Franz Kafka, author of The Metamorphosis, was also a lawyer.
One morning when the cockroach woke from troubled dreams, he found himself transformed in his bed into a horrible vermin—a lawyer. He lay on his pajama-clad back, and if he lifted his head a little he could see that his belly, formerly brown and domed and divided by arches into stiff sections, was now flabby and white, like the underbelly of a trout. The bedding was hardly able to cover it, and he had so little muscle tone he seemed ready to slide off any moment.
His many legs were now reduced to two pitifully thin appendages, with spindly calves and a furry line of demarcation where the hair ended and white ankles began, the follicles eradicated by the Gold Toe™ socks the members of his guild wore to work every day.
“What’s happened to me?” he thought. It wasn’t a dream. His room, a proper cockroach room in a Roach Motel, lay peacefully between its four familiar walls. A collection of crumbs lay spread out in one corner, and above them hung a picture of his mother, who had been squashed by pair of Florsheim™ wingtips the week before.
The cockroach looked out the end of the motel at the countertop outside. He thought of the day ahead, how he would have to read and revise text that would be applied, in screaming letters twenty-four points high, to the underside of a mop bucket. “CAUTION,” it would say; “STICKING YOUR HEAD IN A BUCKET FILLED WITH LIQUID FOR EXTENDED PERIODS OF TIME CAN CAUSE DEATH OR SEVERE INJURY, INCLUDING BRAIN DAMAGE.” It made him feel quite sad that some people were so stupid that they would misuse a bucket, hurt themselves, then be forced to hire a lawyer to get the settlement they deserved. It made him even sadder that his job was to protect other people who would be sued by the stupid people who put their heads in the buckets.
“How about if I sleep a little bit longer and forget all this nonsense,” he thought, but that was something he was unable to do because he felt compelled to get up and go to work, and so he couldn’t lay around the house until the lights went out, then feast on cake crumbs and Cool Ranch Doritos™ he’d find along the baseboard.
“Oh, God,” he thought, “What a strenuous career it is that I’ve chosen! Arguing all day over money, day in and day out. Doing business such as this is much more disagreeable than public relations, or event planning, or marketing, where one persuades consumers to buy things they do not need!”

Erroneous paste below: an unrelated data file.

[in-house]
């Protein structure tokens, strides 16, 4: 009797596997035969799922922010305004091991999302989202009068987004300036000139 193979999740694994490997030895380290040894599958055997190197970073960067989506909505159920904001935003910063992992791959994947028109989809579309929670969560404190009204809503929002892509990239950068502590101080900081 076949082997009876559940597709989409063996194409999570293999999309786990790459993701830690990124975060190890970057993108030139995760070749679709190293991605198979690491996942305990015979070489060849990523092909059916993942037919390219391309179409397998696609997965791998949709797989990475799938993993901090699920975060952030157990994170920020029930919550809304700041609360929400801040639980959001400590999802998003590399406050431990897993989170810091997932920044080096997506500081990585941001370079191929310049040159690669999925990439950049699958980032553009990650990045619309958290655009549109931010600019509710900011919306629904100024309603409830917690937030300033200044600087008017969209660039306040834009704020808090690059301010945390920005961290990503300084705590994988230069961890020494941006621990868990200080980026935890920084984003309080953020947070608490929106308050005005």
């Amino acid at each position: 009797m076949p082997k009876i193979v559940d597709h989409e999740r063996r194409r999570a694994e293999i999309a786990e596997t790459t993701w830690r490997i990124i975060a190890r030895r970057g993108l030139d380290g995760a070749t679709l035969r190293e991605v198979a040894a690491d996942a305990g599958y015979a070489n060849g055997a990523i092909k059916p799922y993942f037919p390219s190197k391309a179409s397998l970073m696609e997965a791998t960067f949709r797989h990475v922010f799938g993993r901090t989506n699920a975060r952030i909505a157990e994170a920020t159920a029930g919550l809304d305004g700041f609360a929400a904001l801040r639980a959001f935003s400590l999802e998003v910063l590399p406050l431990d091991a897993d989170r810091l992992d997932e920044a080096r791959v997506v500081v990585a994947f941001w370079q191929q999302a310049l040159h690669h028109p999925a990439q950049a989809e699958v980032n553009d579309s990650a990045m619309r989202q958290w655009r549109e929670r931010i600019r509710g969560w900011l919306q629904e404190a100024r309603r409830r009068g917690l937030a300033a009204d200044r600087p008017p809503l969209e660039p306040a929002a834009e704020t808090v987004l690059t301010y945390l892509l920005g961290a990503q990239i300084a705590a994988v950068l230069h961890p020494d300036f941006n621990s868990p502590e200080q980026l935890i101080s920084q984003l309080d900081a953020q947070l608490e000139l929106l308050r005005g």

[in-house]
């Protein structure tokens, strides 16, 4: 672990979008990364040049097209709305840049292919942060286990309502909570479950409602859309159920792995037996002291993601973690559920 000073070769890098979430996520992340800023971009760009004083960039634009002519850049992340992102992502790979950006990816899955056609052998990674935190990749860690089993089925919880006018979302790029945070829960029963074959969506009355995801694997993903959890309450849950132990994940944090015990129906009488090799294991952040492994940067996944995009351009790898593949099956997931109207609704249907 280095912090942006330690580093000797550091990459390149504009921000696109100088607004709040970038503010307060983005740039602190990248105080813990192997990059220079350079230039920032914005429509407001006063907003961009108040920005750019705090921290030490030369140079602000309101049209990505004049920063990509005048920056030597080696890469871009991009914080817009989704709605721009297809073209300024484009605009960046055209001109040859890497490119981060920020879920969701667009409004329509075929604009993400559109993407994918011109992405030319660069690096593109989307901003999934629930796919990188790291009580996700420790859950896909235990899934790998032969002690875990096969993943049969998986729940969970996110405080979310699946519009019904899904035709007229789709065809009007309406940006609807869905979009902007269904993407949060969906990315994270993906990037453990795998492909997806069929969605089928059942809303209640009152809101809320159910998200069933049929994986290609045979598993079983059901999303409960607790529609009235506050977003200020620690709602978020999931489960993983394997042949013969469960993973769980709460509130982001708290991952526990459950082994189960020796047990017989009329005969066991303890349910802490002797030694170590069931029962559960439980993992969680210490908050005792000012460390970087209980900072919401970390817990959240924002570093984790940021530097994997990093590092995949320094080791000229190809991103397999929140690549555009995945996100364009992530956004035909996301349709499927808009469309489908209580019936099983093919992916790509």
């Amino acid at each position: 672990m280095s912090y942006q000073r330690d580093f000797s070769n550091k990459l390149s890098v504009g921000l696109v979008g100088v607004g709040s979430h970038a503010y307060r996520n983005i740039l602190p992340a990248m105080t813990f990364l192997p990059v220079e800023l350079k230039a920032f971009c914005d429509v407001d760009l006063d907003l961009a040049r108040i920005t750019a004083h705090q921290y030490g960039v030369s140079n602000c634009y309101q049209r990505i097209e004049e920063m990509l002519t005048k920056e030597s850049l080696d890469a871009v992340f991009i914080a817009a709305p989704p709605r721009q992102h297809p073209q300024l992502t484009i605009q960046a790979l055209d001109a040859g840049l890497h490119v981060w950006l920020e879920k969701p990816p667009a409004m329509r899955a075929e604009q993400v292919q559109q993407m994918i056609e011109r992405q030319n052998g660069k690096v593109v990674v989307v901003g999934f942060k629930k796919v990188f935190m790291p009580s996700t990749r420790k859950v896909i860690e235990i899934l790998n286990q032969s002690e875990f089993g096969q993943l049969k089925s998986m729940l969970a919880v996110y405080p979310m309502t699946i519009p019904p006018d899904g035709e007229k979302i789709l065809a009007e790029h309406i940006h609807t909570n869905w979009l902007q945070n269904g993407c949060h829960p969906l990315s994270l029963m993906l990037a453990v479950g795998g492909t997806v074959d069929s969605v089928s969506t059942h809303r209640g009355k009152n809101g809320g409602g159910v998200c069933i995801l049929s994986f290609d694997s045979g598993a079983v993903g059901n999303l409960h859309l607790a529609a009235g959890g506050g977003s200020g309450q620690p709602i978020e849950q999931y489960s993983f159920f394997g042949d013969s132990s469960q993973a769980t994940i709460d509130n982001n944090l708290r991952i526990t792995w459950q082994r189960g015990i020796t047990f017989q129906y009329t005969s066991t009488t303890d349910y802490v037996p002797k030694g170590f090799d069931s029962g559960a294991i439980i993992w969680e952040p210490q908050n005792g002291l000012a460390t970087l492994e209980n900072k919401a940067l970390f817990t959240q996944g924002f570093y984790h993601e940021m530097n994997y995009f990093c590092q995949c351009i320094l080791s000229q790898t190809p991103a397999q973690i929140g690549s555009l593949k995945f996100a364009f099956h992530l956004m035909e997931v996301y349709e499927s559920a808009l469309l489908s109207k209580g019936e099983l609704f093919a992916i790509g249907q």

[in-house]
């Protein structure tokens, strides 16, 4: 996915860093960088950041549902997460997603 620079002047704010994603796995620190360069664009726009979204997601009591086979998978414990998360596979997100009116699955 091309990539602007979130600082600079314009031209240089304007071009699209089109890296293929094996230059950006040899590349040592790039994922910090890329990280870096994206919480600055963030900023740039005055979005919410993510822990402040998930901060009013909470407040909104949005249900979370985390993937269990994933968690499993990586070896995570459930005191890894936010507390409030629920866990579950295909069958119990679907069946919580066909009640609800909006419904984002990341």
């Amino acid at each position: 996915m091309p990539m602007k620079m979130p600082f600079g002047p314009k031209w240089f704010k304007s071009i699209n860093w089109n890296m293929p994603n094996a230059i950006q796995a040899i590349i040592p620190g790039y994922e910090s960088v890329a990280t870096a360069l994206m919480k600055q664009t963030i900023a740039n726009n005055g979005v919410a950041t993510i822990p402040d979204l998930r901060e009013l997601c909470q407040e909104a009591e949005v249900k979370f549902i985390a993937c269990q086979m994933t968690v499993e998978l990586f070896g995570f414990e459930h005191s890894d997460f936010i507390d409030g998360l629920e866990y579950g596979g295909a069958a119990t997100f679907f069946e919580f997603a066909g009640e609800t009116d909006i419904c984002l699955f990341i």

On top of that there was the curse of partners meetings, when each cockroach in his turn must chirp loudly about his last deal or big case that he won, each tale containing the most ludicrous embellishments, all in an effort to outshine the others, to appear bigger than the cockroach he really was. There were the business lunches, with bad and irregular food, contact with indifferent and artificial people to persuade them to hire you, none of whom you can ever get to know or become friendly with. ”It can all go to Hell!” he said aloud. He was startled by the sound of his voice, which had only chirped before.
He slid back into his former position. “Getting up early all the time and going to work,” he thought, “it makes you stupid. You sharpen your mind by narrowing it.” Was it Edmund Burke who said that? He couldn’t recall; after all, he’d been a cockroach when he went to sleep the night before, not a hideous and disgusting insect and a member in good standing of the highest court in his state of domicile. Whatever “domicile” meant.
“Here’s your pumpkin spice latte–don’t come back soon!”
The clients, on the other hand, lived lives of luxury. While he would sit at his desk all summer long, they would call from the beach or their second homes to order him to write out a contract for them, these gentlemen who made so much money and then complained about his bills!
I ought to just try that sometime, he thought to himself; just try ordering someone around for a change. Not my wife, of course, and not my department head. Maybe—I don’t know—the barista downstairs at Starbucks. “Hey,” I’d say, “Can you pour out a little more sticky ‘Classic Syrup’ on the counter for me, instead of all the crappy third-world music collections and the self-glorifying CEO autobiography?”
Anybody more important than her, he’d get stomped right there on the spot. But who knows, he thought, maybe that would be the best thing for him. If he didn’t have his wife and kids to think about he’d have given notice a long time ago. He’d have gone up to the boss and told him just what he thought, tell him everything–”Let him know just what I feel!” he said to himself. “He’d fall right off his desk!
It’s a funny sort of business to be sitting up there at your desk, talking down at your subordinates like they’re insects. Well, there’s still some hope, he thought; once he got the money together to pay off his student loans–another five or six years he supposed–that’s what he would do. That’s when he’d make the big change.
First of all, though, he had to get up because his train left at five. For another day under the fluorescent lights, tapping away at a computer. It would have been easier yesterday, when he was still a cockroach.
Before his metamorphosis, he had six limbs, and could type 180 words a minute with four of them.